Now it appears to me that recent researches all point to the fact that the mental processes of animals are mainly—I do not say entirely, though I myself still incline to that opinion—but at all events mainly, on the perceptual plane. They tend to show that animals, even the monkeys, deal with situations as complex unity-wholes. The method of learning is chiefly dependent on practical behaviour which, carried out with varied and persistent—often restless— activity, leads the animal unsystematically to stumble on new associations between such behaviour and the situation within which it arises. But it also appears to me that a very large proportion of human process is predominantly upon the perceptual plane. I say "predominantly" because even this section of human activity is inevitably influenced by the ideational section which is superinduced thereon. And there is, I repeat, no little difficulty in determining its range, as perceptual, just because our psychological language almost necessarily leads us to describe it on the basis of perceptual experience systems of knowledge can be built. This is the product of ideational process. It involves an ideal or schematic construction. And when situations are viewed from the standpoint of a system of knowledge their salient features have not only " meaning" for practical behaviour, but also " significance" in relation to that system. They are apperceived as particular examples which illustrate some general scheme or principle. And it is here that psychology comes into touch with normative science. No doubt normative science, as its name implies, deals with standards of reference—in ethics, for example, with standards of " ought." But this is only an implication of the fact that the particular act is viewed in its relation to an ethical scheme of conduct. Impulses arise within the situations as they occur and as they are dealt with in and for themselves. But motives, as the term is used in ethics, imply the relations between these several situations and a system of ideals. Only on the ideational plane do there emerge considerations looming up beyond the situations into a prudential, moral, or other scheme; behaviour is thus raised to the level of conduct; and a situation is developed, not only in accordance with the impulse-value arising therein, but in accordance also, and in greater degree, with the motive-worth for a system.

In this brief sketch I can scarcely hope to render clear and convincing the distinction between perceptual process on the plane of intelligent behaviour and conceptual process on the plane of rational conduct. And, no doubt, to some the difference between "meaning for practical experience" and "significance for systematic knowledge" may not be obvious—or may appear too slight to bear the stress I have laid upon it. None the less, I regard it of cardinal importance as affording one of the criteria of wholly different stages of mental development. How can I help the reader to get the necessary point of view? Perhaps an illustration from such games of skill as tennis, or cricket, or golf may serve. For most of those who simply play with more or less success but without troubling their heads about the theory or the science of the game, their skill is so far on the perceptual plane. The way in which the tennis ball comes off the opponent's racket and skims over the net; the manner in which the cricket ball leaves the bowler's hand and pitches; how the golf ball lies, the look of the course for an approach shot, the slope of the green for one's putt—all these are full of meaning for the practised player. As the result of previous experience, each immediately suggests the requisite response in play. There is a direct association between such a situation in the game and the appropriate action. So, too, every movement of the button on his adversary's foil means for the fencer such and such a guard. There. is no time to think out the right parry. Skill depends on a body of experience begotten of constant practice, and a man may be a first-rate exponent without having any systematic knowledge in terms of which he can explain how and why and on what principles he acts in this or that particular way. It is simply the net result of having so acted in hundreds of similar situations. And the most skilful player is the one whose action is the natural and spontaneous outcome of the circumstances of the moment. The successful driver at golf walks up to the tee, takes his line, and smacks the ball a couple of hundred yards. If one has to think anxiously about the proper stance, the latest hints as to how to correct a faulty swing, the paramount necessity of keeping the eye on the ball and away from the hazard in front, and so on, the chances are against him; that way foozling lies. Of course I am not urging that the good player must be ignorant of first principles in the art and science of golf. In his rational moments he has probably paid some attention to them; but he need not know much about them to be a good golfer, and the less he thinks of them when he is making his stroke the more liable is he to feel that he is on his game, that it is his day, and that somehow he cannot go wrong.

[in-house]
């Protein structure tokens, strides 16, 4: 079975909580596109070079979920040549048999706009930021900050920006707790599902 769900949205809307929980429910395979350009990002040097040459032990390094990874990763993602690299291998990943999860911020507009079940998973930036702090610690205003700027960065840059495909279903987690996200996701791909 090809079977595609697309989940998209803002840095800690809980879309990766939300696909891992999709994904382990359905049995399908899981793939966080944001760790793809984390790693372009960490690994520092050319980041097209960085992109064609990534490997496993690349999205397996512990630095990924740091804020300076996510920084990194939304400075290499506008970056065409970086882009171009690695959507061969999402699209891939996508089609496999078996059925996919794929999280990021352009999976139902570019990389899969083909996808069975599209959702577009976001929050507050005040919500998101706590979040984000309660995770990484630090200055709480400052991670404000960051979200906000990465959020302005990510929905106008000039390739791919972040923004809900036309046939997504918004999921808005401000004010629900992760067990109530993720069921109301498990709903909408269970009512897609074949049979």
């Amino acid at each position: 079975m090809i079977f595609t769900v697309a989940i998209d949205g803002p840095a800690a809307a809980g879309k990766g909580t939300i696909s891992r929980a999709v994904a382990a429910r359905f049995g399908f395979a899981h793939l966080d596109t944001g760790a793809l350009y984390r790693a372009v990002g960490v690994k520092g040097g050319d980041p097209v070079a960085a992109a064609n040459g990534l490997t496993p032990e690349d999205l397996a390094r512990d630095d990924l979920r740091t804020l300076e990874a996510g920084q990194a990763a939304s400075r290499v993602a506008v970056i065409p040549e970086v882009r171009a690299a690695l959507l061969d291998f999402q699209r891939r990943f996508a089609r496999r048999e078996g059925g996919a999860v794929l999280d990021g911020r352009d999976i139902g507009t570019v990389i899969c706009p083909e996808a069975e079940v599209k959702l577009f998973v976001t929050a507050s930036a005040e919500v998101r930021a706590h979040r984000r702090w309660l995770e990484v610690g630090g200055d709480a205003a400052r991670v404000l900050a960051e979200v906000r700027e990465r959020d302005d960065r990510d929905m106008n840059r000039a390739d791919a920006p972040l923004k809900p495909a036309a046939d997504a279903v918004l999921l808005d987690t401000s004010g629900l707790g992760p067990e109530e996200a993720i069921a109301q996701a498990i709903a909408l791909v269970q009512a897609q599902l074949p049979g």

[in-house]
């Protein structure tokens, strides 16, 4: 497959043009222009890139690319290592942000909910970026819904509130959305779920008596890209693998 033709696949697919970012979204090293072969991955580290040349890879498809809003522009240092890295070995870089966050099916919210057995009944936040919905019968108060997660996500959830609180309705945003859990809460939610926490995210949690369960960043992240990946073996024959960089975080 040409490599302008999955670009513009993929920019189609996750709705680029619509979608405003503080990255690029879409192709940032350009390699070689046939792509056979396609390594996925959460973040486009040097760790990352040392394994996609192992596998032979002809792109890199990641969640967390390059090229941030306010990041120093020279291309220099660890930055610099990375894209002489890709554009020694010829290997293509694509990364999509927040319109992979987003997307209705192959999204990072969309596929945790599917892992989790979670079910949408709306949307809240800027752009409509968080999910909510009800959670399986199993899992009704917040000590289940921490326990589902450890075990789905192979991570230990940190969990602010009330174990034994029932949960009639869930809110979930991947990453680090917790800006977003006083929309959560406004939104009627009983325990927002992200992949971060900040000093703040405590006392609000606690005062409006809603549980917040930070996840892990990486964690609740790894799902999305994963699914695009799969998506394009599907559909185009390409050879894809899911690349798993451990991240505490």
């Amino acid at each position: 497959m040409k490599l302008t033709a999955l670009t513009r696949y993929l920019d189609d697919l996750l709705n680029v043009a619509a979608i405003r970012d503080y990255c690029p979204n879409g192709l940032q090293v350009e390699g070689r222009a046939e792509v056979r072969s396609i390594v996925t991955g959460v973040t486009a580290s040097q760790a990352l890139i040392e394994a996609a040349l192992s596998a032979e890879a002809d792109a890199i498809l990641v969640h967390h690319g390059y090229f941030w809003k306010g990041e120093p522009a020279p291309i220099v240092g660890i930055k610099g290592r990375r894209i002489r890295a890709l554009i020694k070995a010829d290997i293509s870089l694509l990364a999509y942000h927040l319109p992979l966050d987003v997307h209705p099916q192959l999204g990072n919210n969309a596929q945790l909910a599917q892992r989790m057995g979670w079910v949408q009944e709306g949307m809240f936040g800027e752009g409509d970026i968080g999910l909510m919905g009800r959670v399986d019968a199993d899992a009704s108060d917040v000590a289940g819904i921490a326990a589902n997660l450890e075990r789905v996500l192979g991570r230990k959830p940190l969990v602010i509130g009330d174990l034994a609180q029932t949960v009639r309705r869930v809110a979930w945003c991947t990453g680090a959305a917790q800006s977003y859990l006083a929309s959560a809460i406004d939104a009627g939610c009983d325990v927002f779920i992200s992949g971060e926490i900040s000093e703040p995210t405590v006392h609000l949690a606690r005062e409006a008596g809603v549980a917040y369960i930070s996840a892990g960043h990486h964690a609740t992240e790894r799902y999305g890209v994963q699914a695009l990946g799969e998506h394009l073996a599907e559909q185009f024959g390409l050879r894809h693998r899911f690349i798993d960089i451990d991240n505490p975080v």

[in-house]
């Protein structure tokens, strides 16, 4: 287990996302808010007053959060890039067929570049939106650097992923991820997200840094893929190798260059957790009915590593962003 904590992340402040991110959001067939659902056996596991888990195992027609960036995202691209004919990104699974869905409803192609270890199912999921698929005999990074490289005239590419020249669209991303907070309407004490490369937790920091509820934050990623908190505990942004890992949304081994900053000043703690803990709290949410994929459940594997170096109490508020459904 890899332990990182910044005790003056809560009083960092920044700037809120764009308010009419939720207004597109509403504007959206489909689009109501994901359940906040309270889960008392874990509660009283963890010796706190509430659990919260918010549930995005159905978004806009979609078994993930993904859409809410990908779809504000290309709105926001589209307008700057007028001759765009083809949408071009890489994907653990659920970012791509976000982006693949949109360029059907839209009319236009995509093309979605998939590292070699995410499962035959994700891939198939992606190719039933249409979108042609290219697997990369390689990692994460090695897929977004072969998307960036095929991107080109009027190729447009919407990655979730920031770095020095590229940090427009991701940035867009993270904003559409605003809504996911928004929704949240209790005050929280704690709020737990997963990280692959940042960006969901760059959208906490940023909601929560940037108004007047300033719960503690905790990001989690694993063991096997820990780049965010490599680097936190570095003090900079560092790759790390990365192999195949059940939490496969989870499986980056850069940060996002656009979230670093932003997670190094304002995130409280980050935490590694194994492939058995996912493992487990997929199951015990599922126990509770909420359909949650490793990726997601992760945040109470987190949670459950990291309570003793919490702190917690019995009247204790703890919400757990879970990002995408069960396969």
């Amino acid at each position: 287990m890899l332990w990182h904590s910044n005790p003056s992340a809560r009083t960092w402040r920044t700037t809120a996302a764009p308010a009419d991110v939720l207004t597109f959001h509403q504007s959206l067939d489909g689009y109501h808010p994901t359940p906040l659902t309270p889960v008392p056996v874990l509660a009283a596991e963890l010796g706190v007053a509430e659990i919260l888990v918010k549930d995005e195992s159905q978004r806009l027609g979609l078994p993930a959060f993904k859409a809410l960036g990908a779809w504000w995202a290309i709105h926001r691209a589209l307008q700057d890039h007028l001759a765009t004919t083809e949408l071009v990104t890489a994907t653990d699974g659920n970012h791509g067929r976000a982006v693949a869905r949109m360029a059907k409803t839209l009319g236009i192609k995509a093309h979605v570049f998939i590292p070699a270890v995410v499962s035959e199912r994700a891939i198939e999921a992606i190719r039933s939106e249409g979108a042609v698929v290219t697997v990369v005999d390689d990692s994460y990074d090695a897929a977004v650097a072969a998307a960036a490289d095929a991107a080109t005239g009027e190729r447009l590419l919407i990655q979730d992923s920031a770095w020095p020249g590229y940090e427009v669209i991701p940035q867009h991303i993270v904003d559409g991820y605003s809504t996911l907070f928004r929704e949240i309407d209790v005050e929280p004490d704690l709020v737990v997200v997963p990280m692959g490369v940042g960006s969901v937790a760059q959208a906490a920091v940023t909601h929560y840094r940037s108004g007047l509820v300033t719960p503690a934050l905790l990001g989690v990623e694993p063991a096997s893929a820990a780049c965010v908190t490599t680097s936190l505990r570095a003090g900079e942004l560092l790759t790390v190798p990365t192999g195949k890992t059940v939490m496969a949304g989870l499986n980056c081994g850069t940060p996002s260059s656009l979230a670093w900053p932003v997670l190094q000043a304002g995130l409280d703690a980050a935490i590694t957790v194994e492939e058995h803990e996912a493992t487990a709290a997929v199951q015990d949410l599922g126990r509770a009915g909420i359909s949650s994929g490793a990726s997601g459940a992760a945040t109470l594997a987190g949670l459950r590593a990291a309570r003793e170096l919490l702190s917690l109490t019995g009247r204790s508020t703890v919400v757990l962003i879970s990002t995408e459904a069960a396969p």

Now let us suppose that he wants to know, for his own satisfaction or to explain to others, how the game should be played. Improvement in the art, or exposition of its rationale, is a motive beyond the enjoyment of the passing hour. What must he do? He has to analyse the strokes into the component movements which he has hitherto felt or seen as unity-wholes. He compares the stance and swing of professionals and scratch men. Amid many idiosyncrasies he finds certain essentials in each case that he can accept as a model. These he selects from the non-essentials. By abstraction and generalisation he reaches general principles. He frames an ideal of effectiveness and style; he proceeds to the application of these general principles to his own particular case, and probably finds it no easy matter; or, as a critic, to the play of others, a less difficult task. Just in so far as he is able to do so, he realises the significance of his faults—the relation of his own poor stroke to the ideal, the way the ball ought to be played, why he has sliced or pulled or skied. He has added to his practical experience a system of knowledge. This he could never have reached without analysis, comparison, generalisation, and the application of abstract principles to the concrete case. This involves not merely perceptual but ideational and conceptual process. And of this kind of mental procedure animals, with all the wonderful skill they exhibit in so many ways, show little or no evidence.